The aim of this guide is to provide the reader with a clear understanding of the different technological approaches used to measure molecular weight by static light scattering in a GPC/SEC experiment.

Techniques & Tools Sample Preparation

Characterization of Branded Co-Polymers by Triple Detection GPC

| Sponsored by Malvern Panalytical

Polymers can be loosely grouped into two structural categories – linear and branched.

Fields & Applications Data Analysis

The Zetasizer Nano - simple & versatile light scattering system

The Zetasizer Nano is the world's most widely used light scattering system, for measuring size, zeta potential and molecular weight. Applications range from characterizing high concentration colloids and nanoparticles, through to measurement of proteins and macromolecules in their native state, requiring as little as 12 microlitres of sample. The Zetasizer Nano can be used for the comprehensive characterization of proteins, colloids and nanoparticles, and is simple to use, highly sensitive, versatile and fast! This videos shows how quickly and easily a measurement can be made on the Zetasizer Nano.

Fields & Applications Sample Preparation

Overcoming the negative effect of protein structure on molecular weight measurement by Size Exclusion Chromatography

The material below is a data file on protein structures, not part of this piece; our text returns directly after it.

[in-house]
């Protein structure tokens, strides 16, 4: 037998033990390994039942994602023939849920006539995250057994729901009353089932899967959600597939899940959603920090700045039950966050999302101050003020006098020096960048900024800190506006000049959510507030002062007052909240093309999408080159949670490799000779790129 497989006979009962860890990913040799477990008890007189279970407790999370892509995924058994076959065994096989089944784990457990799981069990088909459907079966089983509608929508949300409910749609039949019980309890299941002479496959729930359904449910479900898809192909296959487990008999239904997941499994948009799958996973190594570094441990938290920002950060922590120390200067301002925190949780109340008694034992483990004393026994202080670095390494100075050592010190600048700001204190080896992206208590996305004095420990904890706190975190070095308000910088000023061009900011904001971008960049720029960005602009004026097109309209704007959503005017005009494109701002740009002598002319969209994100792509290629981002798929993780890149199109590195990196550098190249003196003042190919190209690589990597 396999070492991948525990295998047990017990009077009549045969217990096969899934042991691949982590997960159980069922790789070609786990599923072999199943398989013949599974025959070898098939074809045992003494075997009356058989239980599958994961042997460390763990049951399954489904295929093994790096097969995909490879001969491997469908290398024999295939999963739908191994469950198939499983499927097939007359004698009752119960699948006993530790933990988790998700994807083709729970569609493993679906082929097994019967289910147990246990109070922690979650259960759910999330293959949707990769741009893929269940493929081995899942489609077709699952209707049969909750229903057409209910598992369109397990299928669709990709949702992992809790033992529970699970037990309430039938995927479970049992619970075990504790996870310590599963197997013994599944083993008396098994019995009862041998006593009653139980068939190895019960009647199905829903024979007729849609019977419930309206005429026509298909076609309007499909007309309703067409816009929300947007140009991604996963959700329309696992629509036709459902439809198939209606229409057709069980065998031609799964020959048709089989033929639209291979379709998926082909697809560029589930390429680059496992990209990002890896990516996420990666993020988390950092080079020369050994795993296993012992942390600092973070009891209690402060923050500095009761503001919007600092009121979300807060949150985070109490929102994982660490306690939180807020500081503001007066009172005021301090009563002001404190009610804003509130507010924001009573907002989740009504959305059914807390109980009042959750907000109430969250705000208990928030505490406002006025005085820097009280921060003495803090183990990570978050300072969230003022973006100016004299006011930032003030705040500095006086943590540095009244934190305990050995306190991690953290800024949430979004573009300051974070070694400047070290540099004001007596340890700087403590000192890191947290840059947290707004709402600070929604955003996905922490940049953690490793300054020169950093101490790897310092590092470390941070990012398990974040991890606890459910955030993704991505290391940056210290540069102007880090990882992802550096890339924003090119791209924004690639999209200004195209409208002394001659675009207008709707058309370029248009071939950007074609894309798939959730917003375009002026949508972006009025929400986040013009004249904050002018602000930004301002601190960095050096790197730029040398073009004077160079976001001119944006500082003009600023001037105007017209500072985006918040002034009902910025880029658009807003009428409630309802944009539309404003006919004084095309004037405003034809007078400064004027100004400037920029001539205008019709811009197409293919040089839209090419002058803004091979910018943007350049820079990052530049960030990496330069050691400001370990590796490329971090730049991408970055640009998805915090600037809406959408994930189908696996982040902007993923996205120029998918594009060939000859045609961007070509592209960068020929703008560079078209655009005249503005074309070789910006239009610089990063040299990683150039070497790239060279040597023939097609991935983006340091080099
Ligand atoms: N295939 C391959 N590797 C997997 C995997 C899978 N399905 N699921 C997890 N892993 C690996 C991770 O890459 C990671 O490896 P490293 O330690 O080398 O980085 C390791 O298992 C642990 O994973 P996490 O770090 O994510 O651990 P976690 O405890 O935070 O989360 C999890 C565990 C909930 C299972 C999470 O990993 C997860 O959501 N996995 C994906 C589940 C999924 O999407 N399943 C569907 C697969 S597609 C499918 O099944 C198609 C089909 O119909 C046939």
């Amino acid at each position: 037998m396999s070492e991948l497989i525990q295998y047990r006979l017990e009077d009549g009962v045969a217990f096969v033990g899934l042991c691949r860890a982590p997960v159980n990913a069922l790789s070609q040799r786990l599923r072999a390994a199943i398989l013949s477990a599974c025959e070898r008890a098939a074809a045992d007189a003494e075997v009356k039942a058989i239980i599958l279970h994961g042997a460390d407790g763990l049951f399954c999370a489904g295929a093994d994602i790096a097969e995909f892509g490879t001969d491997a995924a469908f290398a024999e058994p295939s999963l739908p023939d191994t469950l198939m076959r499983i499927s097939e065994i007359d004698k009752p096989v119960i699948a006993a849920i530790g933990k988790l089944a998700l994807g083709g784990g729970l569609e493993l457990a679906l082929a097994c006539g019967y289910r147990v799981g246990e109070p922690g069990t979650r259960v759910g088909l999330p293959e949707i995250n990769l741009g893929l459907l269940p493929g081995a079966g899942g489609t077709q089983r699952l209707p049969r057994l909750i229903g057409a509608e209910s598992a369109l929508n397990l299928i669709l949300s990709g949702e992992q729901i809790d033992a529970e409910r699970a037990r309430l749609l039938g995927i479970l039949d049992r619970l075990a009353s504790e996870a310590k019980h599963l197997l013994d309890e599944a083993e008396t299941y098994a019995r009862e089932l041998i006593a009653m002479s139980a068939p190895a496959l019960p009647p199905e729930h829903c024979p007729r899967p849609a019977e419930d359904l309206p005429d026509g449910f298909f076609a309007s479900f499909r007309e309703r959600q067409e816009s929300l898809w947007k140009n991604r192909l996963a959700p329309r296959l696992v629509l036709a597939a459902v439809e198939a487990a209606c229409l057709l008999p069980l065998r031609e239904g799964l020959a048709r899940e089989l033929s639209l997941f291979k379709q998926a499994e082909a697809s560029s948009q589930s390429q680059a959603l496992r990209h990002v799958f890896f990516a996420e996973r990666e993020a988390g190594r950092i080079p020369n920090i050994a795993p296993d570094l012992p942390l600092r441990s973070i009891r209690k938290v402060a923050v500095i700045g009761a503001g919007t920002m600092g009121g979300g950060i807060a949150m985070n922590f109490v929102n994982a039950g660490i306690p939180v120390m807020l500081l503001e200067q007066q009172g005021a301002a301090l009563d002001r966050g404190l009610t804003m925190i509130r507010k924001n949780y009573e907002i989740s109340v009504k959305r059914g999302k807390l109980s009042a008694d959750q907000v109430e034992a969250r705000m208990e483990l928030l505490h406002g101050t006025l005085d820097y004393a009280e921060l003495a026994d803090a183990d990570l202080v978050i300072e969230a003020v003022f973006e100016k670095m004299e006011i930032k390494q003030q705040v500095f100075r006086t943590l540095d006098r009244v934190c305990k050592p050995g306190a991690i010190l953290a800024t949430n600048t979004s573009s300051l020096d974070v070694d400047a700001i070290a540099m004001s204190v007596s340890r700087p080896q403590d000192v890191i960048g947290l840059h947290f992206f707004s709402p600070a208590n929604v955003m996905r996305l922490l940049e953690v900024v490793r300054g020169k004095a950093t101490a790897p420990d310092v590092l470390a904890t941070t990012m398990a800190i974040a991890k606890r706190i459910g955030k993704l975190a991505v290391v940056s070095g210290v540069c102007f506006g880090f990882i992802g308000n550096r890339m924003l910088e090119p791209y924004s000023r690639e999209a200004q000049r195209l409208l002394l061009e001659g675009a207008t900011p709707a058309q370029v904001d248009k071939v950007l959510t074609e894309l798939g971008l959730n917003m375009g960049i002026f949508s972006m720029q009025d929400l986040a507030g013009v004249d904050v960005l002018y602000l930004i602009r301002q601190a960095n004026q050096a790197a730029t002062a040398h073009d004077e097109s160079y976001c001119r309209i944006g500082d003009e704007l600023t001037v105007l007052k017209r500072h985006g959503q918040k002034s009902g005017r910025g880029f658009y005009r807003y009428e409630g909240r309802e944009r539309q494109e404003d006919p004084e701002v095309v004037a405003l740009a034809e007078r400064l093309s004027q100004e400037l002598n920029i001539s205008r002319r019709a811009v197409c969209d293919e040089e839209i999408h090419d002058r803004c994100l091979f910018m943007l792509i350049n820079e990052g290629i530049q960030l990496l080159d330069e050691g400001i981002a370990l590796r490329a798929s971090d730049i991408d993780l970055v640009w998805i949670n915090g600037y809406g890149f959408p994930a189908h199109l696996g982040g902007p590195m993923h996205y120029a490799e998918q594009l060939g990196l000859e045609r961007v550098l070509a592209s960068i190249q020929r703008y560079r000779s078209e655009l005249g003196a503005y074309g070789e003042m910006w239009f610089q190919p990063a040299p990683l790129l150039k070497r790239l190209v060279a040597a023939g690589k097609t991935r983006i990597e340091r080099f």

In this application note we will look at two examples where the retention volume of a sample could not be used to obtain an accurate measure of the sample MW. We will also describe the additional information that can be obtained using these advanced detectors. This work has been performed in conjunction with the Institut Pasteur, Paris, France

Fields & Applications Data Analysis

Protein analysis with the Zetasizer MicroV batch & flow mode

The Zetasizer µV (MicroV) is a dual purpose light scattering instrument designed specifically for the analysis of proteins. Firstly, it is a highly sensitive cuvette based dynamic light scattering instrument with the same great performance as the market leading Zetasizer Nano. Secondly, by simply changing the cell, it becomes an absolute molecular weight and size detector that can be added to any Size Exclusion Chromatography system (such as the Viscotek TDAmax).

Other issues of 2014